"Digital devices can interact with and be personalized for consumers," says Charles Spence, Ph.D., of the University of Oxford. "For example, sensory apps can give consumers better experiences in the home. There’s one from the Stella Artois beer, launched about 18 months ago in the states, that worked with a pop group, The Roots, to create a track to bring out different notes in the beer. This allows users at home to scan their label and play the track, enabling changes to instrumentation in real-time, or changes in the color scheme, to augment and enhance their tasting experience.
"There are many brands working in this space. It’s mostly been in the drinks/spirits area to start, but is crossing into ice cream, fruit juices and teas. One thinks there has to be a scope to this, as well, in cosmetics and pharmaceuticals. I just read a paper about sexy music making touch seem sexier. There was sort of a robotic machine whose touch, when paired with Marvin Gaye’s music, felt better. So maybe it could transfer to skin products to make the experience of applying skin care more pleasant. It’s analogous to taste and flavor."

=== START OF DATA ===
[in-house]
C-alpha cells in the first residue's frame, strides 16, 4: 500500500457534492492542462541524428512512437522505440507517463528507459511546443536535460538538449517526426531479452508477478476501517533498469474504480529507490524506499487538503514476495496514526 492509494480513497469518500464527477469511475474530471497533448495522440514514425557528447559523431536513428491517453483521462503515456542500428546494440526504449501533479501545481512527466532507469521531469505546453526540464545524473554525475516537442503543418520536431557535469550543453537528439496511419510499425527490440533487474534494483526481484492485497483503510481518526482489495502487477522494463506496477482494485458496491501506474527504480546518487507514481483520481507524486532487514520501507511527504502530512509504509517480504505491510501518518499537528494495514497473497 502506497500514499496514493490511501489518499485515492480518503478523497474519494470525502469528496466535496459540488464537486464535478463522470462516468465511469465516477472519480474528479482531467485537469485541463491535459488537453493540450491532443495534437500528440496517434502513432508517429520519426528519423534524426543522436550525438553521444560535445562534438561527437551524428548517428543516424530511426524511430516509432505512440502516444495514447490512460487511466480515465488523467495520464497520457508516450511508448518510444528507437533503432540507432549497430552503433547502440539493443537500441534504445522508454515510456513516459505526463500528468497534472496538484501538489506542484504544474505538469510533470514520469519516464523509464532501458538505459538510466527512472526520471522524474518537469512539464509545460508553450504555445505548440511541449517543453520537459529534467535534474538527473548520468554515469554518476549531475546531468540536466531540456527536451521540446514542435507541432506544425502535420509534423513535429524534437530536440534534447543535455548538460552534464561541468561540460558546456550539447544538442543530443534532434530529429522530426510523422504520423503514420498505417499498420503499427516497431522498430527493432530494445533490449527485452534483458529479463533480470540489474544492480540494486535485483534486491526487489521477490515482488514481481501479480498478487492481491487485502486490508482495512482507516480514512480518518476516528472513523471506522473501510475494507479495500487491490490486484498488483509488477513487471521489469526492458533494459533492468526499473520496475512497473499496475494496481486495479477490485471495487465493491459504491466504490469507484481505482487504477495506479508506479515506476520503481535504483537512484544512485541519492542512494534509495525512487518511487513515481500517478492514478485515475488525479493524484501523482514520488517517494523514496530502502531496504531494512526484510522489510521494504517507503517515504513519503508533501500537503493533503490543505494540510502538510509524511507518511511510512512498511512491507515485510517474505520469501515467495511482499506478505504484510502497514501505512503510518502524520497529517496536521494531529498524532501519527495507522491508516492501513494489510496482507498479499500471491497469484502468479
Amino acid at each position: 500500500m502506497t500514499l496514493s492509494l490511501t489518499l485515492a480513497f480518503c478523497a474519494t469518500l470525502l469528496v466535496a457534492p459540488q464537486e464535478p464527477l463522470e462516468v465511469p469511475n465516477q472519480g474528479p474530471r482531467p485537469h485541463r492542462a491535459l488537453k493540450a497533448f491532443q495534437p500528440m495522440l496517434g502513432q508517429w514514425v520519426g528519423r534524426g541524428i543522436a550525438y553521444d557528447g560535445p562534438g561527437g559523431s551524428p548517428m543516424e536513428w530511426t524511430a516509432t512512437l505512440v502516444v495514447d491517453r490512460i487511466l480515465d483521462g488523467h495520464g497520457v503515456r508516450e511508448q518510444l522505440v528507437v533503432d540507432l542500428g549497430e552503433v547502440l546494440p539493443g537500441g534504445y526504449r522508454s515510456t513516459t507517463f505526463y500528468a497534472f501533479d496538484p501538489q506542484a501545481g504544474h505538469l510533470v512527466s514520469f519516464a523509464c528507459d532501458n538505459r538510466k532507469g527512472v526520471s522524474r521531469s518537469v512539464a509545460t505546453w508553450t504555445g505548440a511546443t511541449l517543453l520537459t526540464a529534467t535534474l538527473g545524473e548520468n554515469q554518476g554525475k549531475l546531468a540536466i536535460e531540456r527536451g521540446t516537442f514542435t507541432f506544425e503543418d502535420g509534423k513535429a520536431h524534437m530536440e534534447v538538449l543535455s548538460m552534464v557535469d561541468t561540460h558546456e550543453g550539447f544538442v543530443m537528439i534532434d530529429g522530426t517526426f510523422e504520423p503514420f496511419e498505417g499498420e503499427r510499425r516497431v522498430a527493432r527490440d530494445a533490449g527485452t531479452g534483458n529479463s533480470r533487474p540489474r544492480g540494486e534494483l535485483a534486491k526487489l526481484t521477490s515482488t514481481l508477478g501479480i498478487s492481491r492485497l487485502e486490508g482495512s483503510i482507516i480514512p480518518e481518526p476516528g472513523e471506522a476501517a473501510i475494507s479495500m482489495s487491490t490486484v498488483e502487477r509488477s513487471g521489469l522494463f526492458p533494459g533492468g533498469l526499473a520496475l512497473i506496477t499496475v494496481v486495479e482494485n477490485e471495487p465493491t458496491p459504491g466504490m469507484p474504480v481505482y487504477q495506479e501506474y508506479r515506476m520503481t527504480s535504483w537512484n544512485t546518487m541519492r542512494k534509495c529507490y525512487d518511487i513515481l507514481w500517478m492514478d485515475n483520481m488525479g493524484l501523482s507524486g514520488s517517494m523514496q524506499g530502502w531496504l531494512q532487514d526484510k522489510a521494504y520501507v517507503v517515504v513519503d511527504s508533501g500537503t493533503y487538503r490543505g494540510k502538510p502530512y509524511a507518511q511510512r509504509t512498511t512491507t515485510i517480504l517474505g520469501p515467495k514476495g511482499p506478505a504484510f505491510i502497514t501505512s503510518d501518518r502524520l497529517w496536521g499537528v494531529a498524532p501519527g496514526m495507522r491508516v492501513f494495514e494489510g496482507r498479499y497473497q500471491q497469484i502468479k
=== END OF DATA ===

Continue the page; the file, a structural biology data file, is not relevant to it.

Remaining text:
In this seven-part podcast series, sponsored by Berjé, world-renowned experimental psychologist Charles Spence, Ph.D., of the University of Oxford, explores sensory integration in consumer products. (Review Part I and/or Part II, or continue to Part IV.) Our discussion ranges from cosmetic packaging design, fragrance and aroma, to synesthesia, digital tools and more—and how they can cue one another. Click below to listen to the full podcast.